Algorithm:
 Combine all the array elements and queries into a single data structure. We can implement our own structure or class for this purpose.
 Sort the combined structure in descending order. If multiple elements have the same value, the query element will come first.
 Create a Binary Indexed Tree such that query(i) will return the number of elements present in the array till index ‘i’.
 Iterate over the combined structure array. If the current element is an array element, increment the count of the index of that element.
 If it is a query element, the number of elements greater than K between ‘L’ and ‘R’ will be equal to query(‘R’)  query(‘L’1).
 Print the answer.
C++ Code
#include <bits/stdc++.h>
using namespace std;
// Defining our own structure
typedef struct node {
int val;
int l;
int r;
int idx;
} Node;
// Writing our own comparator function
bool compare(Node a, Node b){
// If both values are equal, query will come first
if (a.val == b.val){
return a.l > b.l;
}
// Otherwise, sort in descending order
return a.val > b.val;
}
// Function to update the BIT
void update(int * BIT, int n, int idx){
while (idx <= n){
BIT[idx]++;
idx += idx & (idx);
}
}
/*
This function will return the count of
elements present till index 'idx'.
*/
int query(int * BIT, int idx){
int ans = 0;
while (idx){
ans += BIT[idx];
idx = idx & (idx);
}
return ans;
}
// Driver code
int main(){
int n = 7;
int arr[] = { 5, 3, 6, 2, 4, 7, 6 };
int q = 3;
vector<int> queries[] = { {1, 4, 4}, {3, 7, 5}, {3, 7, 6} };
// Creating structure for combining arr and queries
Node a[n+q+1];
// Iterating over array elements
for(int i=1; i<=n; i++){
a[i].val = arr[i1];
a[i].idx = i;
a[i].l = 1;
a[i].r = 1;
}
// Iterating over query elements
for (int i=n+1; i<=n+q; i++){
a[i].val = queries[in1][2];
a[i].l = queries[in1][0];
a[i].r = queries[in1][1];
a[i].idx = in;
}
// Sorting the structure using our comparator function
sort(a+1, a+n+q+1, compare);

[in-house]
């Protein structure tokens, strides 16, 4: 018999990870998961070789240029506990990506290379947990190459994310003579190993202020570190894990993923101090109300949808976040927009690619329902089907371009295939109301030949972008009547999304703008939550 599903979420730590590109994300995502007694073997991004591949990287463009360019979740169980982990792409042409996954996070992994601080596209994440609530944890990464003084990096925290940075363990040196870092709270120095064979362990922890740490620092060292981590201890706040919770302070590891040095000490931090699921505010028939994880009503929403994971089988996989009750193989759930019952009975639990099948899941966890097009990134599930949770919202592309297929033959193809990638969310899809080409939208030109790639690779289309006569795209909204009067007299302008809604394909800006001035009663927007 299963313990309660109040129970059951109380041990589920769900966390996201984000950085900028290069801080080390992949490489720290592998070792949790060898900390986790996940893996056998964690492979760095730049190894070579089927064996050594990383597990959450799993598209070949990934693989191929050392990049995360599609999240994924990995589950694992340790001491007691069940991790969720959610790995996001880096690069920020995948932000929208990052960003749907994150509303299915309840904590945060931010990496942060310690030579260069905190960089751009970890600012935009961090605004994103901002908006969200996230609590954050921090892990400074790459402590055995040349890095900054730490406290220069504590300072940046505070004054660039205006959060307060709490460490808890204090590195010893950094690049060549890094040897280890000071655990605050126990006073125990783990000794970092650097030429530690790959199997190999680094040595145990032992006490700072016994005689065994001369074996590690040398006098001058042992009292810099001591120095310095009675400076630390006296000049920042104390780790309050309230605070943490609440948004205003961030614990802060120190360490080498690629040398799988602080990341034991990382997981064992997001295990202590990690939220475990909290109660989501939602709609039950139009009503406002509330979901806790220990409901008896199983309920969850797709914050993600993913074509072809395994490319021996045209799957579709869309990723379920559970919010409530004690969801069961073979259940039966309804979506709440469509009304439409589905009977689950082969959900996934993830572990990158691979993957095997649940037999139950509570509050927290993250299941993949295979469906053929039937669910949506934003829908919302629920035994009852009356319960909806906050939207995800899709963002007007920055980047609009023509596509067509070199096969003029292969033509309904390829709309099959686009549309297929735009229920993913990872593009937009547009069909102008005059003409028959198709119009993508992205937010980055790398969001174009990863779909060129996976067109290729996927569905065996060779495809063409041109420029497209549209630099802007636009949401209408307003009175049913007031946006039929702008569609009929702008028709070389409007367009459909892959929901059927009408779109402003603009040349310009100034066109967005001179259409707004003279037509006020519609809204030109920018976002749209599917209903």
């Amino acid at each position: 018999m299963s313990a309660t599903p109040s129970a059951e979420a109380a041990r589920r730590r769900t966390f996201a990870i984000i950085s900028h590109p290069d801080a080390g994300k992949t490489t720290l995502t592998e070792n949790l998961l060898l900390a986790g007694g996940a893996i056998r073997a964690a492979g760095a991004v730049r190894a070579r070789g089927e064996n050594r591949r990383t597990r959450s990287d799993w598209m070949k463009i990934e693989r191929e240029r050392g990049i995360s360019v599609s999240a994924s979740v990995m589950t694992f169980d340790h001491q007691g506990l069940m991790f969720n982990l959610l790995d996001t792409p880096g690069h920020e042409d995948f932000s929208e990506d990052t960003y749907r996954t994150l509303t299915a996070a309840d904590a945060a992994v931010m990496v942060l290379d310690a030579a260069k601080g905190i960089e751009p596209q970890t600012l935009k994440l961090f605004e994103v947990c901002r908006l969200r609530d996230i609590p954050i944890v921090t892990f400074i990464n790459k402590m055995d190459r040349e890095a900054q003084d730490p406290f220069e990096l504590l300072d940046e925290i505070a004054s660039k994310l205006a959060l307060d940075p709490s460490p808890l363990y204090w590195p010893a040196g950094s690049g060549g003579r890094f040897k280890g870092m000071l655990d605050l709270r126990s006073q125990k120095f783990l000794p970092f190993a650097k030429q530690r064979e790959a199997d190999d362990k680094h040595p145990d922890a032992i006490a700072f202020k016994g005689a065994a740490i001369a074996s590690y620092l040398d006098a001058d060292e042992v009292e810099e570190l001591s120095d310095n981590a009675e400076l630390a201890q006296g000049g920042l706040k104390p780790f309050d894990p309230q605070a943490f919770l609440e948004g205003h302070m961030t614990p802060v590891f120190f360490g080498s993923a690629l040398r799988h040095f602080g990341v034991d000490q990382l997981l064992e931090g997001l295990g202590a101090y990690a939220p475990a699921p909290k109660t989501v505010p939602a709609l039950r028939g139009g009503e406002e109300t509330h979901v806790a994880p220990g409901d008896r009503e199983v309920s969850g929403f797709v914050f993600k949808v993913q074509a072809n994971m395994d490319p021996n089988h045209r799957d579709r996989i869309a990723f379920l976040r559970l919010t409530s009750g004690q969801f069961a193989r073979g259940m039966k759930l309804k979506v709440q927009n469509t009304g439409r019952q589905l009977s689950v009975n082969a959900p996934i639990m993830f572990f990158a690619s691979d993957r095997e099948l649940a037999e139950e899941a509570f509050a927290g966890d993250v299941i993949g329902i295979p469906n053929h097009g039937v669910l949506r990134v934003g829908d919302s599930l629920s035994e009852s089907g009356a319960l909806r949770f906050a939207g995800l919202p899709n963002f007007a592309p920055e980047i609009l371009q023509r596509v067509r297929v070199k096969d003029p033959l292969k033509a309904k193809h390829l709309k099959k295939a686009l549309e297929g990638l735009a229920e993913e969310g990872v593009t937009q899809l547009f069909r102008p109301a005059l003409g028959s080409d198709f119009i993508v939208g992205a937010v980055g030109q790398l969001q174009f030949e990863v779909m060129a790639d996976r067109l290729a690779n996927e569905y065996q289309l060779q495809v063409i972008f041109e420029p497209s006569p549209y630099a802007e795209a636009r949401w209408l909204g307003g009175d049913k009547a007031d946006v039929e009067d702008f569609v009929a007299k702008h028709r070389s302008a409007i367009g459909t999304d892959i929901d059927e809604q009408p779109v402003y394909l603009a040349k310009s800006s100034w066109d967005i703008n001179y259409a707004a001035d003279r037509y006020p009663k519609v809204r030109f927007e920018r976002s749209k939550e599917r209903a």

// Creating Binary Indexed Tree
int BIT[n+1];
memset(BIT, 0, sizeof(BIT));
int ans[q+1];
// Iterating over the combined structure
for (int i = 1; i <= n + q; ++i) {
// Updating BIT if it is an array element
if (a[i].l == 1){
update(BIT, n, a[i].idx);
}
else{
// Counting number of elements greater than K
int curAns = query(BIT, a[i].r)  query(BIT, a[i].l  1);
ans[a[i].idx] = curAns;
}
}
// Printing the answer array
for (int i=1; i<=q; i++){
cout << ans[i] << ' ';
}
cout<<endl;
return 0;
}
Output
2 3 1
Algorithm Complexity
Time Complexity
We have implemented two functions for BIT:
update(): This function will increment the count for an array element in O(logN) time.
query(): This function returns the number of elements till index ‘i’ in O(logN) time.
For every array element, we are calling the update function. This will take O(NlogN) time, and for every query element, we are calling query function. This will take O(QlogN) time.
Total time complexity = O((N+Q)logN).
Space Complexity
We have created a structure to combine array and query elements. This will take O(N + Q) space. We have also implemented a BIT array of O(N+Q) length.
Total space complexity = O(N+Q).
FAQs

What is a Binary Indexed Tree?
A Binary Indexed Tree or Fenwick tree is a data structure that can efficiently update elements and calculate prefix sums of a list of numbers. It allows both the operations to be performed in time complexity of O(logN).

What is the difference between BIT and Segment Tree?
A segment tree can be used to do a range query on any range L and R, but BIT can only be used for prefix queries, i.e., L is always equal to 1. BIT is more efficient than Segment Tree as it has a comparatively small constant factor.

What is a structure in C/C++?
Structures are userdefined data types in C/C++. They are used to group the items of different data types into a single data type. It is created using the ‘struct’ keyword.

What is an offline query?
An offline query means that we can first store all the queries and then solve them in any order to calculate the answer more efficiently. This can be used only when the answer for one query is independent of the other.

Why do we decide to use offline queries in this problem?
In this problem, we had to find the number of elements between L and R that are greater than K for multiple queries. Now if there was a single K, we can simply ignore the elements that are smaller than K and count the number of elements present between index L and R. But since K can vary from one query to another, we decided to process the queries in such a way that we can balance its effect. We decided to sort the queries in descending order of K so that we can store only the elements greater than the current K. Therefore, we decided to use offline queries approach.
Key Takeaways
This article discussed finding the number of elements greater than K in the range L to R using the Fenwick Tree. We also discussed the time and space complexity of our solution. If you want to solve more such problems, you can visit Coding Ninjas Studio.
Check out this problem  Next Smaller Element
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